Of course, none of that would matter if the film's character designs, voicework and animation were anything less than extraordinary. Rather than infuse Salten's creatures with unmistakable humanity, Disney and his animators studied real animals and did everything they could to retain the demeanor, movement, behavior, personality and temperament of each species. The results are incredibly convincing. No, a rabbit wouldn't skate across a frozen pond or help his friend stagger up on all four hooves; no, animal kingdom courtship isn't the "twitterpated" romance presented by Friend Owl (Will Wright); and no, many of the expressions and mannerisms in Bambi aren't derived from animals at all. But it rarely, if ever, hinders the film. Disney strikes a careful balance between the real and surreal, granting his animals human characteristics only as the narrative demands. The emotions that stir on Bambi and his friends' faces speak volumes even when the characters say nothing at all, the descent of a leaf and the trickle of a raindrop are as memorable as the film's most entertaining expressions, and the forest itself all but comes alive on a number of occasions. Answering their fearless leader's call to oh-so-authentic arms, Disney's animators tackle each frame with conviction and skill, creating jaw-dropping environments, endearing characters and convincing creatures in one tireless swoop.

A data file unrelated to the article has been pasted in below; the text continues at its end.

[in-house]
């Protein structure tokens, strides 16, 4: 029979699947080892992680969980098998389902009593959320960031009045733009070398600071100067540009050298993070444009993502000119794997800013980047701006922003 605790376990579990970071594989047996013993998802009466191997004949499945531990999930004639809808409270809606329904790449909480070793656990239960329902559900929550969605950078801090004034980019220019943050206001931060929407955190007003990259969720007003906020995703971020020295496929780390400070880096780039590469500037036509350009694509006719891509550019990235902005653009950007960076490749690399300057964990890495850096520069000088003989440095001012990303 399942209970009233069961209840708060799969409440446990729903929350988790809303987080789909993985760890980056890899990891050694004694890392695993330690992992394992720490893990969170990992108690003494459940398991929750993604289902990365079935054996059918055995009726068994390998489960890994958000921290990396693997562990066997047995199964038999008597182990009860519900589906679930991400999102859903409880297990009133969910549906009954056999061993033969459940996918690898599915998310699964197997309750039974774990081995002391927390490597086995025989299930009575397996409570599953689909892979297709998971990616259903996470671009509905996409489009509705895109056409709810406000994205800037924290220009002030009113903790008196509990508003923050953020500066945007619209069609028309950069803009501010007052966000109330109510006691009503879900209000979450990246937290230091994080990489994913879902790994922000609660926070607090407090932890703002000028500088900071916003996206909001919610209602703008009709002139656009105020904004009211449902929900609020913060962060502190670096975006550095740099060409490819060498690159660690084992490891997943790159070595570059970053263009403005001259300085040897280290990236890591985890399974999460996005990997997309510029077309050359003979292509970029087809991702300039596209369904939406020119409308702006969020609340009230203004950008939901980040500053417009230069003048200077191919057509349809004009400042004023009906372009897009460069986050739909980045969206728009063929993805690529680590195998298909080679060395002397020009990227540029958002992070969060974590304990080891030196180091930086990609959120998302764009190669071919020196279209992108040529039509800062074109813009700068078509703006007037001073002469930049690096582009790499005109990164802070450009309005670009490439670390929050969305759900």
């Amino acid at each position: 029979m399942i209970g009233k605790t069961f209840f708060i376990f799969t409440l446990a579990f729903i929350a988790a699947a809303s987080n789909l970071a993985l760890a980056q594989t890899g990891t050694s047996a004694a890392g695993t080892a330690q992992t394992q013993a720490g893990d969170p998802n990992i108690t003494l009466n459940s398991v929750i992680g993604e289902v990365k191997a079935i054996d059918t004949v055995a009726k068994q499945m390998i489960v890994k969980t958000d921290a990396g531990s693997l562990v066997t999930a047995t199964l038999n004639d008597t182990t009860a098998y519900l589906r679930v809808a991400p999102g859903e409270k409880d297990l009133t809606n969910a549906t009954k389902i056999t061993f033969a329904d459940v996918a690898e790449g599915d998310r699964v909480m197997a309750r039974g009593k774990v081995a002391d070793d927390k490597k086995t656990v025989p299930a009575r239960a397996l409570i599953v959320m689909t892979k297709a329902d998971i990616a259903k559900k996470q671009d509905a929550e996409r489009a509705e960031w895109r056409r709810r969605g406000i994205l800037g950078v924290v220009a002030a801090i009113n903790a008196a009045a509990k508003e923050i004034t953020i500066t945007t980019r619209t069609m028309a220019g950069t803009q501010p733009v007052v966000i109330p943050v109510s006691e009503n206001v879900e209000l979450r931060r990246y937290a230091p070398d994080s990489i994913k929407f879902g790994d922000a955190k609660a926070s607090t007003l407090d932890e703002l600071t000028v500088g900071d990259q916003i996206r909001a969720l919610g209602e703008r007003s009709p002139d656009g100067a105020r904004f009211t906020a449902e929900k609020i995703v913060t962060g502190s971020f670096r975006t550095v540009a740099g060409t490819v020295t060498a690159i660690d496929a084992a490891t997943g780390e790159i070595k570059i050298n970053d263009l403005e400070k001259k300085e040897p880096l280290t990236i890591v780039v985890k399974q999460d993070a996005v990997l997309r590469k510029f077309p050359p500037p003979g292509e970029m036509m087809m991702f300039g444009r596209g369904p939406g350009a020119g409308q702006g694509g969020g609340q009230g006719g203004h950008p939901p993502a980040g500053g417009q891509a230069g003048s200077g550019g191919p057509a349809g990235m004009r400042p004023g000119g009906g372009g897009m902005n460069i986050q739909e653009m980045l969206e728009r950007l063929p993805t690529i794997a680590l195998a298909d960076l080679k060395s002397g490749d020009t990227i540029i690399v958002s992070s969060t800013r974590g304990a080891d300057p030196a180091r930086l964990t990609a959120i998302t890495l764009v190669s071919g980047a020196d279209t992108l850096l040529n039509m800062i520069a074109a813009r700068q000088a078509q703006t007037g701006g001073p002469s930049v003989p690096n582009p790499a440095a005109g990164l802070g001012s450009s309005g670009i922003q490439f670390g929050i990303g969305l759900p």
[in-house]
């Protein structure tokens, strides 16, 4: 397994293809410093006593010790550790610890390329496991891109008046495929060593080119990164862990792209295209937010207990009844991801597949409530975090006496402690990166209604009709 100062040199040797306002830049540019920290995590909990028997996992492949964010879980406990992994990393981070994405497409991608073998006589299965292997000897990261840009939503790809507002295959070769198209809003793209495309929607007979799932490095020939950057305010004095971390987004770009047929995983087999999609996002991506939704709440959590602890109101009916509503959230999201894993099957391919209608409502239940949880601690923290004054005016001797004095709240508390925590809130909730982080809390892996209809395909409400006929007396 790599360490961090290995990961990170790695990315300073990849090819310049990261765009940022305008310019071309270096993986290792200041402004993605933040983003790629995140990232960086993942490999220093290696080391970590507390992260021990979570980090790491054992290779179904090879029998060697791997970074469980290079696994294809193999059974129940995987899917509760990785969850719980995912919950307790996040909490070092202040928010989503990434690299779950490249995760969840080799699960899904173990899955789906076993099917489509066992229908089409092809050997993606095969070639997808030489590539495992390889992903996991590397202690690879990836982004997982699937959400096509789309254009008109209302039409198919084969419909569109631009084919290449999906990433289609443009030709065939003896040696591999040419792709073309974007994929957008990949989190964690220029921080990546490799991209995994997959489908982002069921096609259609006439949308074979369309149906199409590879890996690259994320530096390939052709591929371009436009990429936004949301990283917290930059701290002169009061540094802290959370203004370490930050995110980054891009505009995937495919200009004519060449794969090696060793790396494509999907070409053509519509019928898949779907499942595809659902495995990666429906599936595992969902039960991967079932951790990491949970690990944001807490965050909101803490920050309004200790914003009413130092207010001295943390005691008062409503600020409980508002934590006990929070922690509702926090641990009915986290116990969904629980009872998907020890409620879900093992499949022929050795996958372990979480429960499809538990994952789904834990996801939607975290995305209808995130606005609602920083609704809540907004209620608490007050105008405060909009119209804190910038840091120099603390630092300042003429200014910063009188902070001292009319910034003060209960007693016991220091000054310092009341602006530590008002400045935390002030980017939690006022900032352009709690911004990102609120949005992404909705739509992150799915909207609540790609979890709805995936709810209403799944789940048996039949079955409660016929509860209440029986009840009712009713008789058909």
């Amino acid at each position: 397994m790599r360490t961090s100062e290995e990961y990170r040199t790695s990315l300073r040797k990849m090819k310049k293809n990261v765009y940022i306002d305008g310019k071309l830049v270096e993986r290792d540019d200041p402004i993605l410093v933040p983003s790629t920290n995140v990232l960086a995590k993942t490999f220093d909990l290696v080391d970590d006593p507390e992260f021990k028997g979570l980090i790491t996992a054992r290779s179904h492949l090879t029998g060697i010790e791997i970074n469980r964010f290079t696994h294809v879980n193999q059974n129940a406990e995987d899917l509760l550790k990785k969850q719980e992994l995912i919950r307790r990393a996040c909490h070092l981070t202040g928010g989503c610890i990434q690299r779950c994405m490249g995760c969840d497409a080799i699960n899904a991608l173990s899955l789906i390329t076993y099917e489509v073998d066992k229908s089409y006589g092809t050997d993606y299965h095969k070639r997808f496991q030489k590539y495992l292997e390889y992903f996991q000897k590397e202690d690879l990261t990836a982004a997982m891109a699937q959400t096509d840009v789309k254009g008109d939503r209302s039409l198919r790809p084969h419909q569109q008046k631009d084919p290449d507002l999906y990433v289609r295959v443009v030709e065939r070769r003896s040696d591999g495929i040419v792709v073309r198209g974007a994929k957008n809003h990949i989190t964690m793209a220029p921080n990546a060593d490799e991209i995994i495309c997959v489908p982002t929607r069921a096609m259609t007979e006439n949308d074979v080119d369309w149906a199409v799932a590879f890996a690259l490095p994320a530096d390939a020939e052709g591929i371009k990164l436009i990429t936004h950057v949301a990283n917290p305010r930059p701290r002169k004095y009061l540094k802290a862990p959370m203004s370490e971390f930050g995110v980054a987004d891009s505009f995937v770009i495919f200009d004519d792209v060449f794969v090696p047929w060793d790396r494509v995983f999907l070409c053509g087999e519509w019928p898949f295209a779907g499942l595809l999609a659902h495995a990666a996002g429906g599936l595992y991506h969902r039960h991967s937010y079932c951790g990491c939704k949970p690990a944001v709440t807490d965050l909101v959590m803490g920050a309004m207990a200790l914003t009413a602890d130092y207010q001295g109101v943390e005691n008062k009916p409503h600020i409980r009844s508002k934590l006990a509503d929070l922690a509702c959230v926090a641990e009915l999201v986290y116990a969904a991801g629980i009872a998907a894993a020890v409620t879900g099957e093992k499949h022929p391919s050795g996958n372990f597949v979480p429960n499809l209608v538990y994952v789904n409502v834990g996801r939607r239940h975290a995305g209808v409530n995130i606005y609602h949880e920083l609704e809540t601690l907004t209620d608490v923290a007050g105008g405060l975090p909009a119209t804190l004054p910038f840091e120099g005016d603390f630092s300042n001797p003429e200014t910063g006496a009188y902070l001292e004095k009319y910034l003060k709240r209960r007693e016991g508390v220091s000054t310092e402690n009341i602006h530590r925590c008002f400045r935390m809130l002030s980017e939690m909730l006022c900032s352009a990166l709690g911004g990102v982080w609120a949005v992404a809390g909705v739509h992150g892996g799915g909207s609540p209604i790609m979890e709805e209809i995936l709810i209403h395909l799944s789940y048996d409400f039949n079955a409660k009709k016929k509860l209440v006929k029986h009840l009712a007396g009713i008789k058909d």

If I haven't already made it clear though, the film's story and animation aren't the only things that contribute to its classic status. Disney's use of a multiplane camera adds cinematic depth to his artists' hand-painted backgrounds, Frank Churchill and Edward Plumb's evocative score transforms many a scene into a breathtaking Fantasia short, the voice cast's performances are memorable and engaging, and the writers' smartly crafted, refreshingly minimal dialogue punctuates the story perfectly. Honestly, I could go on and on, but no amount of words could convey Bambi's beauty, majesty and grandeur. It must be experienced and treasured if one is to see it for the timeless masterwork it is.